Wheat prices were mixed but mostly lower after fresh export optimism in Ukraine (more on that below) spurred some technical selling. Prices were even worse overnight, with winter wheat contracts down more than 35 cents heading into Thursday’s session. But by the close, July Chicago SRW futures dropped 5 cents to $11.4975, July Kansas City HRW futures eased 2.25 cents to $12.3550, and July MGEX spring wheat futures picked up 1.25 cents to $12.7850.
Ahead of tomorrow morning’s export report from USDA, analysts think the agency will show wheat sales ranging between 1.8 million bushels 18.4 million bushels for the week ending May 19.
Russia announced plans for a so-called “humanitarian corridor” in the Black Sea that will allow Ukraine to ship out grain that has been stuck at port or in local facilities since late February. Russia wants some economic sanctions eased or lifted in return. Further complicating the matter, both Ukraine and Russia have lobbed accusations of planting drifting mines in the Black Sea. Ukraine is a significant exporter of corn, wheat and sunflower oil.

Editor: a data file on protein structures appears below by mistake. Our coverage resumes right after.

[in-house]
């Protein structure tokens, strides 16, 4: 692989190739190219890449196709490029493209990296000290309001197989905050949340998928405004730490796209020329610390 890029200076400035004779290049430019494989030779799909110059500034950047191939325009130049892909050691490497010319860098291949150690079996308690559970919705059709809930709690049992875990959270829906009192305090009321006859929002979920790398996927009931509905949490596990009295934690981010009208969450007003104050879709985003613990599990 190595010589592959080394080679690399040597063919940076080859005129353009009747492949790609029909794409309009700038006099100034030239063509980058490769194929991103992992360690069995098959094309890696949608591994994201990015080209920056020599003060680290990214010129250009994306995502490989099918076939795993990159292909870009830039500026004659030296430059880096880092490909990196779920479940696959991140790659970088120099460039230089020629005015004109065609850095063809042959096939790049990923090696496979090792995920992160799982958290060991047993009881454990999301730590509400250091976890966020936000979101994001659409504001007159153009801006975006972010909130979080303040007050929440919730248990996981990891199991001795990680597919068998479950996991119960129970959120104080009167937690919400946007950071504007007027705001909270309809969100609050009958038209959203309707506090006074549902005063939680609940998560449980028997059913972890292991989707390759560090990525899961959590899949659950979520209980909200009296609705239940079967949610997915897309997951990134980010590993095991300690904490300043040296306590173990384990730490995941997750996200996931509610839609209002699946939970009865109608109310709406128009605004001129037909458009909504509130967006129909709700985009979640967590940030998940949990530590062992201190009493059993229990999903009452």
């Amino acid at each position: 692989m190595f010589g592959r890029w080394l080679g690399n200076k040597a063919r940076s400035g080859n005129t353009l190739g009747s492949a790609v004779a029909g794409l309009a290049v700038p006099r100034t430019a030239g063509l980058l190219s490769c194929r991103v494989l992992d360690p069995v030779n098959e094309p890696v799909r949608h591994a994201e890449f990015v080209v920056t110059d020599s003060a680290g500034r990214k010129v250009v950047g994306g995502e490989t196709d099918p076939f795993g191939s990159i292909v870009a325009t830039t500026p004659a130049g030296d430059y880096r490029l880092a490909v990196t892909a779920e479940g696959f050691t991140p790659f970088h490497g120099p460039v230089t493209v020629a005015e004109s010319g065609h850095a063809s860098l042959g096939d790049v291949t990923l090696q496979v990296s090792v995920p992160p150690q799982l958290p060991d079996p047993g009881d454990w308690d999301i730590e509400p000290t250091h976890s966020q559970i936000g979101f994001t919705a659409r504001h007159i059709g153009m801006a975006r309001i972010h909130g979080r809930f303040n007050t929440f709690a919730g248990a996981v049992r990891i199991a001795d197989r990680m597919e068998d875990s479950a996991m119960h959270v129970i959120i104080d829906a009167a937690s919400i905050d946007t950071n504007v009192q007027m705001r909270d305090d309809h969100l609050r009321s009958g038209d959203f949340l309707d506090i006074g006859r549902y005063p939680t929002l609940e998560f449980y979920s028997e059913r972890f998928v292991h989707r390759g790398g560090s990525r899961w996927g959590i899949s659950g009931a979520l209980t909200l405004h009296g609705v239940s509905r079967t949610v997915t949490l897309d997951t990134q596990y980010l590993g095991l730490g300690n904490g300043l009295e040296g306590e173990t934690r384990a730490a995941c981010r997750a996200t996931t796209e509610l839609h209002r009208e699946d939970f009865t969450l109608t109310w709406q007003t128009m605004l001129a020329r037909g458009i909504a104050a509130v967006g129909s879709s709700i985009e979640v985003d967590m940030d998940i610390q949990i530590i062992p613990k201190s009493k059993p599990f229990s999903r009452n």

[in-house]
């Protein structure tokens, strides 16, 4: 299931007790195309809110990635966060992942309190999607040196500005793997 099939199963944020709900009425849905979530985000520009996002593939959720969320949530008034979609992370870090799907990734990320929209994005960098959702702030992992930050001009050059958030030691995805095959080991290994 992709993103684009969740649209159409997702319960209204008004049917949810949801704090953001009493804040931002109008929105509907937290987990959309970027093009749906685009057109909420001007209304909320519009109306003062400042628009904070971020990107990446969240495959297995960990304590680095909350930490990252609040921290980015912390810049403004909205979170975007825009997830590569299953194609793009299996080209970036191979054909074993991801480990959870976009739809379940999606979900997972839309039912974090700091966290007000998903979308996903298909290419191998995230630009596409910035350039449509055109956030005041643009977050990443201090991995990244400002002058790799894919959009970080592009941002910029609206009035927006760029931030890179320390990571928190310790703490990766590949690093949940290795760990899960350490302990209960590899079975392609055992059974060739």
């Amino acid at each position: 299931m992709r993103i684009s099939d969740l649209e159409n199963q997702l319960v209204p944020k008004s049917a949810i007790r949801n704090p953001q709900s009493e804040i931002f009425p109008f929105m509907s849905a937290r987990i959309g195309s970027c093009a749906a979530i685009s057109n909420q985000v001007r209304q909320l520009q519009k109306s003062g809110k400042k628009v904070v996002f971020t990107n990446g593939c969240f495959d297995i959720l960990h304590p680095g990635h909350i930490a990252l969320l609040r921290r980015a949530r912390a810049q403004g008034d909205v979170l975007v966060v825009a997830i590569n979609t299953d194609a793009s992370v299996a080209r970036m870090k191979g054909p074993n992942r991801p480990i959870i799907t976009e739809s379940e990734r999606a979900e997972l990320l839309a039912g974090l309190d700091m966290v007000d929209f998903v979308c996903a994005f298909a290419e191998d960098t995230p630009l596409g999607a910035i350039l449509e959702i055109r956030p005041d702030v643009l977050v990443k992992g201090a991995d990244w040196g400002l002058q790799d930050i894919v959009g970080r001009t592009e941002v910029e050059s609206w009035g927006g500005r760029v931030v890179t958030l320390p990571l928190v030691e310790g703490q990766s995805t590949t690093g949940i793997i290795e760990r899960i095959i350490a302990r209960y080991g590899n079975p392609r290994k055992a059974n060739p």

That news offers a perfect segue into the ongoing “Black Swan in the Black Sea” series from Farm Futures grain market analyst Jacqueline Holland. Today’s topic addresses how the Russian invasion of Ukraine is reshaping global wheat trade. Click here to learn more.
Pakistan has received multiple offers in its tender to purchase 18.4 million bushels of wheat. Additional details were not immediately available.
Preliminary volume estimates were for 93,579 CBOT contracts, inching fractionally below Tuesday’s final count of 93,670.
|Settlement Prices for Key Commodities|
|Live Cattle cents/lb|
|Feeder Cattle cents/lb|
|Lean Hogs cents/lb|
|Crude Oil $/barrel||*Energy prices may not represent final settlements|
|Unleaded Gasoline $/gallon|
|U.S. Dollar Index|
|Fertilizer Swaps||(as of 05/20)|
|UAN (32%) New Orleans||689.0||-5.51|
Get our top content delivered right to your inbox. Subscribe to our morning and afternoon newsletters!